We recently established a position in Smartgroup (ASX:SIQ), a novated lease and salary-packaging company. Smartgroup generates revenue by administrating salary packaging on behalf of employers that offer it and through novated leases. A novated lease allows an employee to pay for their car lease out of their pre-tax dollars (thereby earning a tax break).

Salary packaging and novated leases are fringe benefits, essentially tax breaks that are designed to give a non-wage benefit to mostly public servants and workers in the charity sector.

Industry growth

The industry has been around since fringe benefits tax legislation was introduced in the late 1980s. Smartgroup has been around since 2002 and, with MacMillan Shakespeare (ASX:MMS), shares the market – they each have about 50%. It is a growing industry. Excluding acquisitions, Smartgroup has grown salary-packaging numbers organically by 12% p.a. and novated leasing by 4% p.a. in recent years.

There are two key drivers of growth for Smartgroup. The first is whitespace conversion and employee take-up (which we expect to account for 50% of Smartgroup’s growth). This aspect of the growth is about convincing organisations to outsource their salary packaging and employees to take up the offering. The key driver for this is employment. About 96% of Smartgroup’s customer base are charities and government workers.

As per the chart below, employment in healthcare and social assistance has grown strongly over the past eight years. A big driver has been the rollout of the National Disability and Insurance Scheme, as well as the growth in aged care. We consider this a structural tailwind for Smartgroup.

The other driver of growth is gains in market share. To do this, Smartgroup has bought competitors and taken share organically as it has the best service and tech offering. It is a scale game. When Smartgroup buys small stand-alone salary-packaging and novated businesses, it buys sticky customer bases and rolls the packages onto better terms (Smartgroup gets the best rates from car dealers and financers, etc.) so it can basically double the profitability of these smaller players by rolling them onto its terms.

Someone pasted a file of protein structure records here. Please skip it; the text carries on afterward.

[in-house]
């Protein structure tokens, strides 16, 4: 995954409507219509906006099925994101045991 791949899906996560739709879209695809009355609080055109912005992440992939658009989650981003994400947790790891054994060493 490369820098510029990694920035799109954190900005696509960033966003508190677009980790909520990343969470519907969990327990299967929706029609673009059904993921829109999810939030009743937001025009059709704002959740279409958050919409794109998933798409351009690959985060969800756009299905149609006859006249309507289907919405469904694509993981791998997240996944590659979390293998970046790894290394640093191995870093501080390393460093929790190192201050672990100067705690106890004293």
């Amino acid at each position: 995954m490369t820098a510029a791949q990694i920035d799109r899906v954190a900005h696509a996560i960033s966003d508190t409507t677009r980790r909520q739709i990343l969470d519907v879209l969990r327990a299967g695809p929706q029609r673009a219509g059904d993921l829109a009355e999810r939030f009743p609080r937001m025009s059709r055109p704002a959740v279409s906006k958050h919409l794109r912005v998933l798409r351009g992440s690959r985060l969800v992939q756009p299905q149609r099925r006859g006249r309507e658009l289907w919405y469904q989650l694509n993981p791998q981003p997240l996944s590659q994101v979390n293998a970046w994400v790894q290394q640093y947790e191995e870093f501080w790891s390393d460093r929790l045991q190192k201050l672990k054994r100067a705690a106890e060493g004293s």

Generation and use of cash

Smartgroup generates phenomenal returns on invested capital because it basically doesn’t have capex or working capital needs. It fully expenses all IT spending, so debt doesn’t accumulate on its balance sheet.

The core business generates a lot of cash and Smartgroup has used it since listing to acquire smaller competitors. As per below, Smartgroup could have funded these acquisitions plus an 85% payout ratio almost all through internally generated cash. The company, however, has undertaken two equity raisings to keep debt to close to zero.

The opportunity

New vehicle sales (the key driver in any one year for novated lease sales) are down over 20% this year. With this weak industry backdrop, Smartgroup’s share price has fallen by 40%. We believe this is an opportunity to buy Smartgroup at an attractive price (11 times free cash flow, 6% dividend yield).

The chart below looks at growth in new car sales over the past three decades. Clearly, new car sales do decline from time to time, but they have always rebounded.

Further, despite a 20% decline in new car sales, Smartgroup’s volumes are flat, which is a solid achievement considering the market backdrop.

While we can’t predict the timing of a rebound in new car sales, we take comfort from Smartgroup’s low level of gearing (0.1 times net debt/earnings before interest, taxes, depreciation and amortisation), low multiple paid (11 times free cash flow), excellent management and the business model’s healthy cash flows.

Invest where fair value exceeds market price

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Nathan Thomas

I do love this stock. I entered at a seriously cheap price

Chris K

Most reports continue to say car sales are still falling. Property pricing and car sales are correlated and I don't see property values going up anytime soon giving punters that warm and fuzzy feeling of being rich. Solid company though, a good play in a growing economy but a growing economy usually isn't one where rates are being chopped.

Nathan Thomas

I agree with you Chris. But the stock has already been hammered due to car sales declining. So this is probably a great entry point into a cheap well run business.